AMPHIBIAWEB
Anhydrophryne rattrayi
Rattray's frog
family: Pyxicephalidae
subfamily: Cacosterninae

© 2004 Robert C. Drewes (1 of 4)
Conservation Status (definitions)
IUCN (Red List) Status Vulnerable (VU)
CITES
Other International Status None
National Status None
Regional Status None

Country distribution from AmphibiaWeb's database: South Africa

 

View distribution map using BerkeleyMapper.

   

From the Encyclopedia of Life account:

Distribution

Anhydrophryne rattrayi is endemic to the Eastern Cape Province where it has a restricted distribution centered in the Amatola Mountains (Text from Minter et al., 2004, © SI/MAB Biodiversity Program).


Author: Burger, M.
License: http://creativecommons.org/licenses/by-nc/3.0/

Morphology

This is one of southern Africa’s smallest frog species with females attaining a body length of 22 mm (Wager, 1963, 1986; Passmore and Carruthers, 1995; Channing, 2001). The snouts of males are calloused, slightly flattened, usually whitish and presumed to be adapted for excavating nests. Body colour and pattern are variable: the dorsum varies from light grey to dark brown or copper-coloured. Irregular dark mottling and a thin, light vertebral line are sometimes present. A dark mask extends across the eyes from nostrils to armpits. The white ventrum is marbled with dark blotches that do not extend onto the throat (Text from Minter et al., 2004, © SI/MAB Biodiversity Program).


Author: Burger, M.
License: http://creativecommons.org/licenses/by-nc/3.0/

Habitat and Ecology

The species inhabits Afromontane Forest at altitudes generally >1100 m. It appears to flourish in the grassland/forest ecotone and also occurs in short grass in small open patches of wetland within forests (Text from Minter et al., 2004, © SI/MAB Biodiversity Program).


Author: Burger, M.
License: http://creativecommons.org/licenses/by-nc/3.0/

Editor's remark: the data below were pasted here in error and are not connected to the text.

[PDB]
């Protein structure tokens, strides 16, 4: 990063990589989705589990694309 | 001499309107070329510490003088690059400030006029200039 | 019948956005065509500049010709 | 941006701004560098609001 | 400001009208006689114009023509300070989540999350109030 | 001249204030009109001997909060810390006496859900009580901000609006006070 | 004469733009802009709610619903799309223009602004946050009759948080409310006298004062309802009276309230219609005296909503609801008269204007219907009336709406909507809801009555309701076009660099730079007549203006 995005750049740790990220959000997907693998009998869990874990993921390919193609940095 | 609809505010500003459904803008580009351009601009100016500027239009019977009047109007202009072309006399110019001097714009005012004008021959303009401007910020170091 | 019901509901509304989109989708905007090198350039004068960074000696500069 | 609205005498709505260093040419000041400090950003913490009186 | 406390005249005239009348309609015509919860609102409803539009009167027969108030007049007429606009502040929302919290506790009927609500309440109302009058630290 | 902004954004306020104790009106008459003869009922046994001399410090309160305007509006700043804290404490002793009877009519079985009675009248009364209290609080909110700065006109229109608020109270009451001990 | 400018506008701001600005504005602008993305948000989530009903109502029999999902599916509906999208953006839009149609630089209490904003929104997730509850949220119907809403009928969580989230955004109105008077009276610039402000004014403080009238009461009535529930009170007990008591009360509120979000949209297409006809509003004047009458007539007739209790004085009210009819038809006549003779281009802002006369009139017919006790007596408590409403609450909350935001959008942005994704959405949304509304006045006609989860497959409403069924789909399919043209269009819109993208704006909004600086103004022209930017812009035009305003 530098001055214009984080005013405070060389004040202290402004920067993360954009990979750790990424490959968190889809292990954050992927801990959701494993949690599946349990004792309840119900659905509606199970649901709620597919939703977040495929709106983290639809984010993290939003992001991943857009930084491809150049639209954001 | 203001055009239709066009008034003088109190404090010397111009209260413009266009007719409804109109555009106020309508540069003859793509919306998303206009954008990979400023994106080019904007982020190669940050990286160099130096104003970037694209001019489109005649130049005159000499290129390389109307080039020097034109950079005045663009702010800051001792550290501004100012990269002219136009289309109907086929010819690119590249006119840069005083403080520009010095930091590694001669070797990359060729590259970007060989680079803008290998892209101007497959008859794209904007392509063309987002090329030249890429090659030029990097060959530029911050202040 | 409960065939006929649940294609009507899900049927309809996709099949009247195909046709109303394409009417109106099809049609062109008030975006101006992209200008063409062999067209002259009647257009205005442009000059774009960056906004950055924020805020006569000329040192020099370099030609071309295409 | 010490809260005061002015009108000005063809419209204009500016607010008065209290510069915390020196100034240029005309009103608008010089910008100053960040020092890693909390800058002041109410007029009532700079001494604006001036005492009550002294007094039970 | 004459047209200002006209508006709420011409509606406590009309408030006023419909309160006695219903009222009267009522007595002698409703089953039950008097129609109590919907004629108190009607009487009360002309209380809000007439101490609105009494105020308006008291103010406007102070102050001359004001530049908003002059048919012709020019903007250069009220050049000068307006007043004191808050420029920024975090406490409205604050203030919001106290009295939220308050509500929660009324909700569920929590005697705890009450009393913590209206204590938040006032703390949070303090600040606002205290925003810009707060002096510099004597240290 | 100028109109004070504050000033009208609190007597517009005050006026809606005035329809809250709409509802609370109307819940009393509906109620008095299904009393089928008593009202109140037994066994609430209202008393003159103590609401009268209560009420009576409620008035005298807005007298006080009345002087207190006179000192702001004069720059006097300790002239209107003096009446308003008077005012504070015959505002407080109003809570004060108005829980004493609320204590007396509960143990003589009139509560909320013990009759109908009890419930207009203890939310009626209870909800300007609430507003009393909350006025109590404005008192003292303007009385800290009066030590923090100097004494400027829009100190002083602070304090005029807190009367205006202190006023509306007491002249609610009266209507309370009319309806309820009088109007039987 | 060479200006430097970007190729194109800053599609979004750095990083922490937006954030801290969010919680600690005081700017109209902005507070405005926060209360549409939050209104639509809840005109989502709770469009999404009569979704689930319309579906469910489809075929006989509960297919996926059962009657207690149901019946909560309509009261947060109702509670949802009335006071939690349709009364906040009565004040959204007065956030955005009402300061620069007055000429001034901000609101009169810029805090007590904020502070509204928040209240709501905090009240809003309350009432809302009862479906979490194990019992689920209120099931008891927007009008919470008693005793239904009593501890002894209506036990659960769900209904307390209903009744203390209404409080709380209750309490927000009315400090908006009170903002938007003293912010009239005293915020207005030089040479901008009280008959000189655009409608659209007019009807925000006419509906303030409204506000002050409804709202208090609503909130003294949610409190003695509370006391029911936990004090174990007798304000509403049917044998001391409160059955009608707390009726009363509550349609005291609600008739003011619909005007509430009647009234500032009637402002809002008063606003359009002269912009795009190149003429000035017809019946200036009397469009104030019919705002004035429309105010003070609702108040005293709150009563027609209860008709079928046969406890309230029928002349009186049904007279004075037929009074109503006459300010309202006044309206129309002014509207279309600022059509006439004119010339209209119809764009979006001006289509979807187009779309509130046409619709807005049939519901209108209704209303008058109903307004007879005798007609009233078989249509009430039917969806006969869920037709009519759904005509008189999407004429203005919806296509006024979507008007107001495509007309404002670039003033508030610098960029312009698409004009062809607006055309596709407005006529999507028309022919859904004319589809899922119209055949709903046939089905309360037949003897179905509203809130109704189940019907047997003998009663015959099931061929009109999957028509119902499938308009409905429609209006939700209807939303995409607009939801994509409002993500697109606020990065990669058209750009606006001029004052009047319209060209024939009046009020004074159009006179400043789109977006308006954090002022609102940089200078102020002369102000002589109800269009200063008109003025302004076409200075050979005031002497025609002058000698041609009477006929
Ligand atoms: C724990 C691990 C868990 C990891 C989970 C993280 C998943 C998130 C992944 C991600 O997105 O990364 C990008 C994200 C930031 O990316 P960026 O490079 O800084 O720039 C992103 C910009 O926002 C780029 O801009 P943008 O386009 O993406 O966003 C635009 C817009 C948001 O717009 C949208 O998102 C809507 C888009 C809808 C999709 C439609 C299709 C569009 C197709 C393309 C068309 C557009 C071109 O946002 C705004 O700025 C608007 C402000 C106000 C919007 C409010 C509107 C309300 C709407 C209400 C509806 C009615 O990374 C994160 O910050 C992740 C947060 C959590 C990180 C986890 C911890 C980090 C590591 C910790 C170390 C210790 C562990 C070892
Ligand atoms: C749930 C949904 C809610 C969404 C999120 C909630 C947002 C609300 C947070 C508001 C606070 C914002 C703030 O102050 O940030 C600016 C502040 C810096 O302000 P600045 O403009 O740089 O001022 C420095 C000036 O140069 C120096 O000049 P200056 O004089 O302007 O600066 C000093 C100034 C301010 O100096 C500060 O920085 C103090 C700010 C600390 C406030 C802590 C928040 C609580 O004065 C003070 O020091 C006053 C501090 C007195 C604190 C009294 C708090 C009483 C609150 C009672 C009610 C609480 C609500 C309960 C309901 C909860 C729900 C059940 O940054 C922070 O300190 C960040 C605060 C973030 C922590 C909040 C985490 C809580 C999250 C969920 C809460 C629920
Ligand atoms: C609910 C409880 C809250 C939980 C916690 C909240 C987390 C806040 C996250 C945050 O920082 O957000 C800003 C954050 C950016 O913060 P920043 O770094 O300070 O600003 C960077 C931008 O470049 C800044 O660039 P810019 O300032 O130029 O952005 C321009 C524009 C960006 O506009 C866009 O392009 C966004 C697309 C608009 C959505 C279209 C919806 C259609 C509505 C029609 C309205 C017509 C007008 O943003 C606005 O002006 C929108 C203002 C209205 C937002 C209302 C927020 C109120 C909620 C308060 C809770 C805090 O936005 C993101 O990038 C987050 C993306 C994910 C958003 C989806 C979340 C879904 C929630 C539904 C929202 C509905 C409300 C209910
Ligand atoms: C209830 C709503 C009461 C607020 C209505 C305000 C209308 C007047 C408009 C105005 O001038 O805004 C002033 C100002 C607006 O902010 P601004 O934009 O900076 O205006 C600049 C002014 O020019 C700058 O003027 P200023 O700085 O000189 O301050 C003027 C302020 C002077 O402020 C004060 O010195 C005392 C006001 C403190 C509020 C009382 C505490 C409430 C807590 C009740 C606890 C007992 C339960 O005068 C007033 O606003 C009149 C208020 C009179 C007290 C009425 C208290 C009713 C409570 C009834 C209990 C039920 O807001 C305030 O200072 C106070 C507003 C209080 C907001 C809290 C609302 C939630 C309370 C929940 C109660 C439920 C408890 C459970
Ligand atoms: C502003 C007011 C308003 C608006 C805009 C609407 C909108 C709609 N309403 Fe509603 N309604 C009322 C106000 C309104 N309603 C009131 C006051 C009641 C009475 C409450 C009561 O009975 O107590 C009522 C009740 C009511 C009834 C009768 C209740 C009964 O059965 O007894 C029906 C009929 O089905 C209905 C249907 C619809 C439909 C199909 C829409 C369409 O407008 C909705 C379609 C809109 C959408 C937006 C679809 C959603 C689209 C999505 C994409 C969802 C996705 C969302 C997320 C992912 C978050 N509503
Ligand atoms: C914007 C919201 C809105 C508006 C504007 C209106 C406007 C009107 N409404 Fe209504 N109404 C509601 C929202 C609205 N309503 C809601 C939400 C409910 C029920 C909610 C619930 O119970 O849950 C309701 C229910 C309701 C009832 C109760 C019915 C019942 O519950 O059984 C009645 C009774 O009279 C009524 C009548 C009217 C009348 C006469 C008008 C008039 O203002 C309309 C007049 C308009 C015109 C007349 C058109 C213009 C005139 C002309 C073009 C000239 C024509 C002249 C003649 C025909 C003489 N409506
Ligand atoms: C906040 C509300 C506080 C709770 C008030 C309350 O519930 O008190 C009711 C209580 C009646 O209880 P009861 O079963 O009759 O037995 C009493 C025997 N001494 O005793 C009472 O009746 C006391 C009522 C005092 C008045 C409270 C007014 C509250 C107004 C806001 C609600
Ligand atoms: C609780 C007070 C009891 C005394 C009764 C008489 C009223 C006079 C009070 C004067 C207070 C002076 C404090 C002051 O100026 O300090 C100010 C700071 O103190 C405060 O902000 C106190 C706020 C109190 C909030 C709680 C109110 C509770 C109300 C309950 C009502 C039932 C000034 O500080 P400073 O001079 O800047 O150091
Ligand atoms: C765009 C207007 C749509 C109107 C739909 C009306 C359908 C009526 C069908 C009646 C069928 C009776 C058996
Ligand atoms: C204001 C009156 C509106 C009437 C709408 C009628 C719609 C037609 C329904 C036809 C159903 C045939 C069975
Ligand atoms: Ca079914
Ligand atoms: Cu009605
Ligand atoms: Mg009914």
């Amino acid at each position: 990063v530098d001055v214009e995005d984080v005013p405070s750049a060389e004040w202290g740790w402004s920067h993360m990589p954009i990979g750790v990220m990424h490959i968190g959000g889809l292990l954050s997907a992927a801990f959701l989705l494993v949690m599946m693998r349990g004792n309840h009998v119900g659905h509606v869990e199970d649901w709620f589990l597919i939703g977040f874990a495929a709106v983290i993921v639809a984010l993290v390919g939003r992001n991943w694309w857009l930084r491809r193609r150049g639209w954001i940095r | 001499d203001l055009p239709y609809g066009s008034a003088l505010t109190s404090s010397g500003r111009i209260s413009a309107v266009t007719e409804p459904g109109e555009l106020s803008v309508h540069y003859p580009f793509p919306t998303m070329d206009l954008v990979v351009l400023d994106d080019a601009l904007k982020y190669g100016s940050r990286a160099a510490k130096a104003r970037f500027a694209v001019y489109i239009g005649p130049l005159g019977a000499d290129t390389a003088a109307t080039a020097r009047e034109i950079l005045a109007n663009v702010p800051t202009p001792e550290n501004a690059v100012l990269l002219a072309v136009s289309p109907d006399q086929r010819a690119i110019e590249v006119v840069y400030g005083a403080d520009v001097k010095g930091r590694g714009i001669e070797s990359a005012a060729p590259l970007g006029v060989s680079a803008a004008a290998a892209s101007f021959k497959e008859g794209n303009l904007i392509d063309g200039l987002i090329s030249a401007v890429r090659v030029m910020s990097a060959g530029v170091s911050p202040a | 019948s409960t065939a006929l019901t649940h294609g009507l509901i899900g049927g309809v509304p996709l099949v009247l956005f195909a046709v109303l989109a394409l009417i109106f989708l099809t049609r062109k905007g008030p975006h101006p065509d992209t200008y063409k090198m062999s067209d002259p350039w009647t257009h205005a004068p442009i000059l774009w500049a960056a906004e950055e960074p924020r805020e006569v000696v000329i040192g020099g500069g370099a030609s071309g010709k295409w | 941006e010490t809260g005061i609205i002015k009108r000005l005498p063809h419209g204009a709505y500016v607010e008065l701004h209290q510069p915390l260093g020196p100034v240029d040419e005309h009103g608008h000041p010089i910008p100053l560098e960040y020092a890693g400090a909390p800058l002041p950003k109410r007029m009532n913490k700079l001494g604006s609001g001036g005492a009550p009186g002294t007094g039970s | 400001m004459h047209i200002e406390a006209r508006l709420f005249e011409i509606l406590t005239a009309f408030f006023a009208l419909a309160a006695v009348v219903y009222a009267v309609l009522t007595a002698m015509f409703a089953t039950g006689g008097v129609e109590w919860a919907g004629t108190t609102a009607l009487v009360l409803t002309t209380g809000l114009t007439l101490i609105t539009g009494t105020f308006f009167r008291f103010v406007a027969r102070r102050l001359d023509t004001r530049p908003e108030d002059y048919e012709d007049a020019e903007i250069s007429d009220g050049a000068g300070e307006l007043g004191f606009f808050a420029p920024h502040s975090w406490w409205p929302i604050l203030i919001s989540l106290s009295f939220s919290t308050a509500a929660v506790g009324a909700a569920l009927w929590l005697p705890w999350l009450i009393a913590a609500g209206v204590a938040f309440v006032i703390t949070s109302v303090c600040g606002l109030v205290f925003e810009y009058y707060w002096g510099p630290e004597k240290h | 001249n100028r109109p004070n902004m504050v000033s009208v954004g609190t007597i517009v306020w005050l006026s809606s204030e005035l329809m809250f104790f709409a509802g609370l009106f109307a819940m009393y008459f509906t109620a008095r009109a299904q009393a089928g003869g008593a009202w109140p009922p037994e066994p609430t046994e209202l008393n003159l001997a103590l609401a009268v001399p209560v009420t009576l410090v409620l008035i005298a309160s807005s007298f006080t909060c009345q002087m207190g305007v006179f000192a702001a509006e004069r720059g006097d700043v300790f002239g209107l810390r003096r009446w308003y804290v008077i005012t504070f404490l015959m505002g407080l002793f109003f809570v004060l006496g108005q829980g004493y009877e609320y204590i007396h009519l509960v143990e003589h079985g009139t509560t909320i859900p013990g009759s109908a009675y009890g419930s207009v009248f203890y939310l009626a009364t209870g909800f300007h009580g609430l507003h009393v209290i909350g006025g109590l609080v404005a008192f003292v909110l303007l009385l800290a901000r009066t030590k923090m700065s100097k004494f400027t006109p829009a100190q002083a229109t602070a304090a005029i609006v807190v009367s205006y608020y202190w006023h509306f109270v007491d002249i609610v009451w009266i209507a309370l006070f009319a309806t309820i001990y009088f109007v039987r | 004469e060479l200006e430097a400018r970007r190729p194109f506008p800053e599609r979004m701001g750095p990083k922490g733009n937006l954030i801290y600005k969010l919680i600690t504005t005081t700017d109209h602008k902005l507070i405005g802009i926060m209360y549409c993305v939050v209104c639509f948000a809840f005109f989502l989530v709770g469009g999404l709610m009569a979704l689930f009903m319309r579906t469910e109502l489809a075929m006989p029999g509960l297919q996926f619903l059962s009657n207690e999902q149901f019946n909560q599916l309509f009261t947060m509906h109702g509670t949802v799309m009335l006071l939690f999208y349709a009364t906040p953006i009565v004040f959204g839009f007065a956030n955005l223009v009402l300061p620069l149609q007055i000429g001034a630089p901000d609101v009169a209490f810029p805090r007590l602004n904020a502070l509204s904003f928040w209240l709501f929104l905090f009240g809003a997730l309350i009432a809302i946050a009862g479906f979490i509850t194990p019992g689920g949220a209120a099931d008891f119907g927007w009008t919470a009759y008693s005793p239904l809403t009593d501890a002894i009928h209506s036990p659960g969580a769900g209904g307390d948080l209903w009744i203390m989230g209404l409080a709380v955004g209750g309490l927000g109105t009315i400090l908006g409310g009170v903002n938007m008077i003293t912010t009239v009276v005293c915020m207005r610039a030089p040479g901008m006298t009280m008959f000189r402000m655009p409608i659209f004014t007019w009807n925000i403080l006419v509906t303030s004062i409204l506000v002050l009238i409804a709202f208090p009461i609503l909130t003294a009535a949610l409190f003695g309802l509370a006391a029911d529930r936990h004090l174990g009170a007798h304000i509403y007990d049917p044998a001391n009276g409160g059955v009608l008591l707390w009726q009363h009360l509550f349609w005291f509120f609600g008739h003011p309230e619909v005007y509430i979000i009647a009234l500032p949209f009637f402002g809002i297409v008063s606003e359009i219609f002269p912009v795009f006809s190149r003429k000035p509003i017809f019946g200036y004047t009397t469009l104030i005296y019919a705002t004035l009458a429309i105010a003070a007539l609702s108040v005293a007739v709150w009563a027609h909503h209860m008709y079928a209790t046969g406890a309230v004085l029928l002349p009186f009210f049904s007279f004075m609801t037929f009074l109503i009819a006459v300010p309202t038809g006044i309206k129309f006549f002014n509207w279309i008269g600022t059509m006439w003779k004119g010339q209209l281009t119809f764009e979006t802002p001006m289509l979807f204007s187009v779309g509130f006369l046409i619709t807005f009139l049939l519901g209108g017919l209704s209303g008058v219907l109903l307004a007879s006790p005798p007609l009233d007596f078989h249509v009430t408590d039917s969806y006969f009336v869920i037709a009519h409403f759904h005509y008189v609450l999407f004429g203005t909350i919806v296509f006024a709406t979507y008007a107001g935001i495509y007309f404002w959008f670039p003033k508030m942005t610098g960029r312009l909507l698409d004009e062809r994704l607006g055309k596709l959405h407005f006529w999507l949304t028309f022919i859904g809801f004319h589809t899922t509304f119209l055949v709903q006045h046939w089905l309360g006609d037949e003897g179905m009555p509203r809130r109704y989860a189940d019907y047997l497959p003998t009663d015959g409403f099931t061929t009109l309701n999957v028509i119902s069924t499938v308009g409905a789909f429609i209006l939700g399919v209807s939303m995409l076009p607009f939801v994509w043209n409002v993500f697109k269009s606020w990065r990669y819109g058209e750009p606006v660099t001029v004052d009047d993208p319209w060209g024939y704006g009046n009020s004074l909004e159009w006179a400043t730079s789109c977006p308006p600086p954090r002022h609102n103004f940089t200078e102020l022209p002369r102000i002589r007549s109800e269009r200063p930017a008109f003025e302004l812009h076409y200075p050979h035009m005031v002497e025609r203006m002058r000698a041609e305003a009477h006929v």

Associations

The diet of A. rattrayi includes small leaf-litter crustaceans such as amphipods and isopods (Wager 1986). Springtails (Collembola) appear to form a large proportion of the diet (Text from Minter et al., 2004, © SI/MAB Biodiversity Program).


Author: Burger, M.
License: http://creativecommons.org/licenses/by-nc/3.0/

Metamorphosis

The species reproduces by direct development. Wager (1986) found larval development and metamorphosis are completed in about four weeks. The newly metamorphosed froglets measure only 4 mm from snout to vent (Text from Minter et al., 2004, © SI/MAB Biodiversity Program).


Author: Burger, M.
License: http://creativecommons.org/licenses/by-nc/3.0/

Advertisement Call

The advertisement call has been described as a melodious “ping, ping, ping”, repeated rapidly or slowly in bouts of 7–15 notes, or sometimes emitted as single notes (Wager 1986). The notes are 0.05 s in duration with an emphasized frequency of 3500 Hz (Channing 2001). Passmore and Carruthers (1995) recorded a call rate of 4 notes per second, emitted at an emphasized frequency of 3000 Hz. Wager (1986) and Channing (2001) reported that under favourable conditions, that is, mist or rainy weather, hundreds of males may be heard calling throughout the night and sometimes during the day. Calling has been recorded in summer, October–February (Text from Minter et al., 2004, © SI/MAB Biodiversity Program).


Author: Burger, M.
License: http://creativecommons.org/licenses/by-nc/3.0/

Reproduction

Once paired, A. rattrayi breeds in moist leaf litter on the forest floor, often near streams and waterfalls. Adults are found in wet situations (e.g. near waterfalls), but the eggs are laid in areas where waterlogging is unlikely to occur. Eggs are laid in small holes excavated in the clay soil beneath leaf litter on the forest floor. Wager (1986) recorded a spherical egg chamber, 21 mm in diameter, with a smooth shiny wall and a 9-mm entrance hole in the 3-mm thick roof. The chamber is, apparently, excavated by males. Additional information on nest building and other aspects of reproductive biology is needed. The pearly white eggs are large, nearly 2.6 mm in diameter, and encased in a 6-mm gelatine capsule. Clutches of 11–20 eggs are laid in a single layer on the floor of the nest and adhere to each other (Text from Minter et al., 2004, © SI/MAB Biodiversity Program).


Author: Burger, M.
License: http://creativecommons.org/licenses/by-nc/3.0/

IUCN Red List Category and Justification of Conservation Status

A. rattrayi is here classified as Endangered owing to its limited and severely fragmented distribution (Text from Minter et al., 2004, © SI/MAB Biodiversity Program).


Author: Burger, M.
License: http://creativecommons.org/licenses/by-nc/3.0/